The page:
This assignment for ds106 asks for a “bird call” one might use to attract a particular character (such as someone from a film, tv episode, book, or other narrative). I made one for Martin Sloan, the lead character in the Twilight Zone episode entitled “Walking Distance.”
I cheated a bit, b/c it’s only supposed to be 30 seconds long, but it’s nearly 1 minute. That’s b/c I added a bit onto the end that wouldn’t attract Sloan, but does indicate that “you can’t go back” (see below).
I chose this project because I wanted to practice getting sound effects, knowing that I’d be working on a radio play for ds106 (which I did, and it is just now finished…more on that later!). This was a great way to get to know the freesound.org site and learn to put sounds together to tell a story without any words.
The “Walking Distance” episode
(WARNING: Plot spoilers ahead! If you don’t want to see what happens in this episode, don’t read on!)
Martin Sloan is a 36-year-old ad exec (according to the Wikipedia site linked above…I can’t remember exactly what he said in the episode his profession/title is) who ends up walking from a service station to his hometown one afternoon while waiting for his car to be repaired. (It’s “walking distance” from the station.)
When he gets to the town (“Homewood”) he discovers that he has gone back in time to when he was a boy, 11 years old (if I remember his age correctly). He meets and talks with his boyhood self and with his parents. He is especially attracted by the good memories of summer as a boy in his hometown, as a contrast to his current hectic life in New York City.
In a pivotal scene, his boyhood self is riding on a carousel, eating popcorn, and Sloan is chasing after him, trying to tell him to enjoy that time of his life, because it is the best time. The young Sloan falls off the carousel and gets his leg caught in the machinery underneath. Turns out he is fine, except that he’ll walk with a limp for the rest of his life—and the adult Sloan does too, later in the episode.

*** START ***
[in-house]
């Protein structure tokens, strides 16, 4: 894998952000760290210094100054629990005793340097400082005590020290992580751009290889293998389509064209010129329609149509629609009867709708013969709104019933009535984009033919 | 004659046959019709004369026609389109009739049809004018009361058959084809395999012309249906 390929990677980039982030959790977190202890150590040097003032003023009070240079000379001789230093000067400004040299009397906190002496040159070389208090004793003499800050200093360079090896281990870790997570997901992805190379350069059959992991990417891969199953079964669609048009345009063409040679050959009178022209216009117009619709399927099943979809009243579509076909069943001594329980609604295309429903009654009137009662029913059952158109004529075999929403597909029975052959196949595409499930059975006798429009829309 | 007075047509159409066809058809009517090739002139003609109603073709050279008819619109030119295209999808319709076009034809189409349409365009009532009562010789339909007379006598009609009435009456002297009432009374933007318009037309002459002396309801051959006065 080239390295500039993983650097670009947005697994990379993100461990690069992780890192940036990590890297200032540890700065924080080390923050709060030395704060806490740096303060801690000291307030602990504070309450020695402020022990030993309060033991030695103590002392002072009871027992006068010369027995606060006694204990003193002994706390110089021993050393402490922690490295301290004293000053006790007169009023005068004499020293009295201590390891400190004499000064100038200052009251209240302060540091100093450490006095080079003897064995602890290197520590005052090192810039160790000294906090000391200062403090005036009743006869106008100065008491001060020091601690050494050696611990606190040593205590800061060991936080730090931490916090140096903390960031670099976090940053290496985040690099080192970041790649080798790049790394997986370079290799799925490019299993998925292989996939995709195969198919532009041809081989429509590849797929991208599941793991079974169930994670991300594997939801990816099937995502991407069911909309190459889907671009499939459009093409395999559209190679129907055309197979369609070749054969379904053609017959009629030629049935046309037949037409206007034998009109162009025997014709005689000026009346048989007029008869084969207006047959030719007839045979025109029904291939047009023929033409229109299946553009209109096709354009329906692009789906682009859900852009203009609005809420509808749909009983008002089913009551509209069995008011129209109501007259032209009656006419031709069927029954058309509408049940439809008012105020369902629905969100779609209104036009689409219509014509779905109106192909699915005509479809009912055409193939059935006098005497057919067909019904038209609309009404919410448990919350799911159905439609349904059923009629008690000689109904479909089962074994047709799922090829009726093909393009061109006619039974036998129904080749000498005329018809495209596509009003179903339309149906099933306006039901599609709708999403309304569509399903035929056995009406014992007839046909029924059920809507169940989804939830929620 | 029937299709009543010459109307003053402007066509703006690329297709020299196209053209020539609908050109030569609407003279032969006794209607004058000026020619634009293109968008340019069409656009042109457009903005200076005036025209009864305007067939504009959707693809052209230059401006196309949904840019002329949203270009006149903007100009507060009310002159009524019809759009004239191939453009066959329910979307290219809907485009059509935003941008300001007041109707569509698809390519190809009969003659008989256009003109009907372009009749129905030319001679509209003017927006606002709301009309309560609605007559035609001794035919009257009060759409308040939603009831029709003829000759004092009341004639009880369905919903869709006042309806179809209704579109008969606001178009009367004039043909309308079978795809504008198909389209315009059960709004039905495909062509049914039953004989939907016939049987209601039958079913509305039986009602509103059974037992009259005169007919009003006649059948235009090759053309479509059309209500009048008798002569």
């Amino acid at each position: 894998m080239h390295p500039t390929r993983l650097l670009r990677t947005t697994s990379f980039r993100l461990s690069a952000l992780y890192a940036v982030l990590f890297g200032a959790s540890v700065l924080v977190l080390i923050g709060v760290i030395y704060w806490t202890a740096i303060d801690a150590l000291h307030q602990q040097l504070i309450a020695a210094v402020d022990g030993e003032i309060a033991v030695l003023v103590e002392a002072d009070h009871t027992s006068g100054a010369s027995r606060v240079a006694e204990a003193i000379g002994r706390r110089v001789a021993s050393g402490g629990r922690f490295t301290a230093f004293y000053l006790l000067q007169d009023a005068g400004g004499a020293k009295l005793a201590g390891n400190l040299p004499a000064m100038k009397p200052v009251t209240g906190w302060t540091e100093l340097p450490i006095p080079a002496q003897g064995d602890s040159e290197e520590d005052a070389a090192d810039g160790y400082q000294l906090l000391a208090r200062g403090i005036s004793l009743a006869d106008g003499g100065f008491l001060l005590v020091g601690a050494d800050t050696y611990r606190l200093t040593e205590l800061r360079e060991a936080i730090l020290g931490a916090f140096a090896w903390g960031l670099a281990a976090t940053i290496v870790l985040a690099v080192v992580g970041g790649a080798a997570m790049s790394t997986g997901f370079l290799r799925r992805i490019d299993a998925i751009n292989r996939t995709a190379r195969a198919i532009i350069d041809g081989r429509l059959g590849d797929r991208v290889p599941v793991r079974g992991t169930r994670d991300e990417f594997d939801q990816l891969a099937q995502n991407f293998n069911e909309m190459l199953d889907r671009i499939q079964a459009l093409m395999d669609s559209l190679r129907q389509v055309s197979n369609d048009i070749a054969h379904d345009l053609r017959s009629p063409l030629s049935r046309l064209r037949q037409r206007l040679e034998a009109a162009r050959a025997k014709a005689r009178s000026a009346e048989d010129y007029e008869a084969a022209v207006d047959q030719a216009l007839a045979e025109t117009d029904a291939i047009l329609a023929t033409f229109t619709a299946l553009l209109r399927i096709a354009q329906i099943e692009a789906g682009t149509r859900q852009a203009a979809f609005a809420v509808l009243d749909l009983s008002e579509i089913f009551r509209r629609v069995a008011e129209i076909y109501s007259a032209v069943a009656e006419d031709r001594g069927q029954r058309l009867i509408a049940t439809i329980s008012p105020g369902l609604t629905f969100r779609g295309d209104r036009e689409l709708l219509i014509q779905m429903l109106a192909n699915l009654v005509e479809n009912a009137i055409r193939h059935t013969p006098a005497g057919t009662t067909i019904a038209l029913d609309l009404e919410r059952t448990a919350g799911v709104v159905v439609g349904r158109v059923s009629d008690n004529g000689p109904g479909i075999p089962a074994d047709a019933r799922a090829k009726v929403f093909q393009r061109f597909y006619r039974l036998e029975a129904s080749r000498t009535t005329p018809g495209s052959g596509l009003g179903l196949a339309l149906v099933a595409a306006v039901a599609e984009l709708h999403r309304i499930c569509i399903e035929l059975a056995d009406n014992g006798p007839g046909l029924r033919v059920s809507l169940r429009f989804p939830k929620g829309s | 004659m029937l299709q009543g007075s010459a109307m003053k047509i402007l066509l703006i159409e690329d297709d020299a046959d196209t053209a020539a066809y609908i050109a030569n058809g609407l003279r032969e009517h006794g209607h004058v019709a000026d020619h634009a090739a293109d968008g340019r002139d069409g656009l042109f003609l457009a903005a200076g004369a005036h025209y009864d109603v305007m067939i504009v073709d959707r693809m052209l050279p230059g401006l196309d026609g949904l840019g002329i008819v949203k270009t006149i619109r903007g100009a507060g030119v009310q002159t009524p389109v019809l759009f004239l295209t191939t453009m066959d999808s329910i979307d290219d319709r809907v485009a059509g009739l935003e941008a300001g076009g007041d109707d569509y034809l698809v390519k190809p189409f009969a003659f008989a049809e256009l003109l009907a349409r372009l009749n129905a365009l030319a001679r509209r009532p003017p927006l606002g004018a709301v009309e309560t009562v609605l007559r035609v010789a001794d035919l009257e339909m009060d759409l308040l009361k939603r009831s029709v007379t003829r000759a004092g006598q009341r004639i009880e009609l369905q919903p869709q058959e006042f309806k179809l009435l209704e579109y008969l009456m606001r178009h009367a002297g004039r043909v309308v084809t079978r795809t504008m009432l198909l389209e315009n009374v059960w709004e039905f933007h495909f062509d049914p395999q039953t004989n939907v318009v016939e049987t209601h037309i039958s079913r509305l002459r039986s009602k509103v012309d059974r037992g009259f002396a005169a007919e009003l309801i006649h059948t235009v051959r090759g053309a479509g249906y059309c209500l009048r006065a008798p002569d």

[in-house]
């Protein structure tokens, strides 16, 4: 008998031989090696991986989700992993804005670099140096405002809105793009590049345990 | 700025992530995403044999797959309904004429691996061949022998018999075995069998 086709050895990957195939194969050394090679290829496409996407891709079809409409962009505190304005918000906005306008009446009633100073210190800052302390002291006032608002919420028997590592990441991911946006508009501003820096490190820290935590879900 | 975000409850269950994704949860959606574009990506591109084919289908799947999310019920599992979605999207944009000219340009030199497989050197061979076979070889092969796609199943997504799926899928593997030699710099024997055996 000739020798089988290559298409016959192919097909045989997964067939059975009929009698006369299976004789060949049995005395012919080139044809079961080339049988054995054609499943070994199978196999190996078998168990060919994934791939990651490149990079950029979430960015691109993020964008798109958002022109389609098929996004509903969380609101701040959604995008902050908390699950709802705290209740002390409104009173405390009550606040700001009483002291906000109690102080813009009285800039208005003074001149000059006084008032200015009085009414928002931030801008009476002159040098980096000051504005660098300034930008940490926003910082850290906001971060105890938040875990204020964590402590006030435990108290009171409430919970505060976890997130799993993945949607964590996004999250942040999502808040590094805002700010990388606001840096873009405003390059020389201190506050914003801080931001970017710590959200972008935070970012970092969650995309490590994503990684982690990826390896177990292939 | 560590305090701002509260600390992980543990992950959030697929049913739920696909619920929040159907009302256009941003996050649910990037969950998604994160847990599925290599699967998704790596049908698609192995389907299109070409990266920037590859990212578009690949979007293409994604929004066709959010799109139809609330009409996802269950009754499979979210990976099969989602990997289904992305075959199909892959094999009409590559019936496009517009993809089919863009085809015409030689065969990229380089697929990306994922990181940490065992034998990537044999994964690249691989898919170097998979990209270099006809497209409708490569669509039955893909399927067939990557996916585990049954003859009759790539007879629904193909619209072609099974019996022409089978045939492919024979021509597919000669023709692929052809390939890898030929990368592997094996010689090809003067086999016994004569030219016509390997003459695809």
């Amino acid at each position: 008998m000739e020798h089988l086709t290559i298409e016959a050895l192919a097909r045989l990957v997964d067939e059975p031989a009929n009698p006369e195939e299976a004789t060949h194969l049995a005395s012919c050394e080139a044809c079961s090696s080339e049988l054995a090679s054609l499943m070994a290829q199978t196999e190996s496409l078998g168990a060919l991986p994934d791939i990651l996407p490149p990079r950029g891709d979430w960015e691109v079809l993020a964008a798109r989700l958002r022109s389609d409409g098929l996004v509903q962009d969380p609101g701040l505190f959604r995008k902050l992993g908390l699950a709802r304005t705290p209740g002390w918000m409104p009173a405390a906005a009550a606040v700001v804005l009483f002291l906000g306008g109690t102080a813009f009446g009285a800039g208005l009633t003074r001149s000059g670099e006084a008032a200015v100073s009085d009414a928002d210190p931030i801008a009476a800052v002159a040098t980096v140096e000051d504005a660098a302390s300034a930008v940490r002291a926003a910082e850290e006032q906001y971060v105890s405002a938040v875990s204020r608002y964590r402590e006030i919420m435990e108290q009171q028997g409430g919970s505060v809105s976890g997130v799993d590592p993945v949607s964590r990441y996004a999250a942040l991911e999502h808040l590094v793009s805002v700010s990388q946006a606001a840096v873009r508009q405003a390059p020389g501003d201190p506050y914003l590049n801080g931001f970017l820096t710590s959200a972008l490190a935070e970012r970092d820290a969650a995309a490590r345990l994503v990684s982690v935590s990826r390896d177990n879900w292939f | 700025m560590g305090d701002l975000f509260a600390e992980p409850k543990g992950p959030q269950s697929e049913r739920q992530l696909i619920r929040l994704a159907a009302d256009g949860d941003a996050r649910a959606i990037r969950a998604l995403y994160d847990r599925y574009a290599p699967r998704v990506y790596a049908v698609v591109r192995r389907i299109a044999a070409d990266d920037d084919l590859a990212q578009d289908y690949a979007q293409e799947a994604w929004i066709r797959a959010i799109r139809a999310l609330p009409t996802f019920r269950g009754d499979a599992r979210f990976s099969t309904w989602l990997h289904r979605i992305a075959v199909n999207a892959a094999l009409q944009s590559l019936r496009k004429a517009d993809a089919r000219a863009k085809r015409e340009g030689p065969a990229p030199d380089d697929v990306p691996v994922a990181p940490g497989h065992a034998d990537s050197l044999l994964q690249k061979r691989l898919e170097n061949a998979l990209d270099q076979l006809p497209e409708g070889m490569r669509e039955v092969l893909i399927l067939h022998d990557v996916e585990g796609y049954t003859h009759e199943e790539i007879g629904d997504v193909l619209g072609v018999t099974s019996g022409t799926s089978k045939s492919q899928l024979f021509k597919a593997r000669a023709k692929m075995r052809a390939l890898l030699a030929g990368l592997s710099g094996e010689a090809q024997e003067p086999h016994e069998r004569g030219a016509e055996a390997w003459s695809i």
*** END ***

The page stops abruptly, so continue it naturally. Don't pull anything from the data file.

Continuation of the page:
The bird call for Martin Sloan
I created a bird call that would attract the adult Sloan, because it includes sounds from his childhood that he wants to relive: a carousel, popcorn popping, and someone eating popcorn.
However, I gave my bird call a twist: at the end I added the sound of a carousel squeaking as it goes around, without music. To me, this is a sombre sound, and one that reminds me of the idea that you can’t really go back to the past like Sloan wanted to. You can try, but the experience will be very different. It’s not that you can’t have new and interesting experiences, of course, but if you try to relive exactly the same thing it will ring hollow somehow.
So this bird call might attract Sloan, but would also be a reminder that any carnival he attends now will be a different experience from what he remembers as a child (and yet could still be a good one).
This could also almost count as a “5 sound story,” except it’s only 4 sounds. I tried to think of and find a 5th sound that would fit, but came up empty. I started with the “bird call” assignment idea, and decided to stick with that and keep it at 4 sounds.
I used Audacity for this project, and four sound effects (see attributions below): a carousel with music, popcorn popping, someone eating popcorn, and the squeaking carousel without music.
I started with the carousel music to set the scene and mood, and then turned the volume down on it when the popcorn popping and eating came in. I adjusted the volume/amplification levels on those so they could be heard well, but not be too loud. I then faded both the popcorn eating and the carousel music sounds using the “envelope” tool, and brought in the carousel squeaking sound at the end.
Here’s a screenshot of the four tracks. I didn’t need four; I could have put the popcorn popping and eating on the same track, and the carousel music and carousel squeaking both on a second track. But it sounds the same, regardless!
I got all the sounds for this project from www.freesound.org
Most of them were licensed CC-BY; the carousel squeaking sound was CC0, but I list it here in case anyone else wants to use it!
Eating popcorn sound came from digifish music (www.digifishmusic.com): http://www.freesound.org/people/digifishmusic/sounds/59714/
Carousel music sound came from klankbeeld: http://www.freesound.org/people/klankbeeld/sounds/120368/
Popcorn popping sound came from digifish music (www.digifishmusic.com): http://www.freesound.org/people/digifishmusic/sounds/59712/
Carousel squeaking sound came from Felix.Blume: http://freesound.org/people/felix.blume/sounds/137720/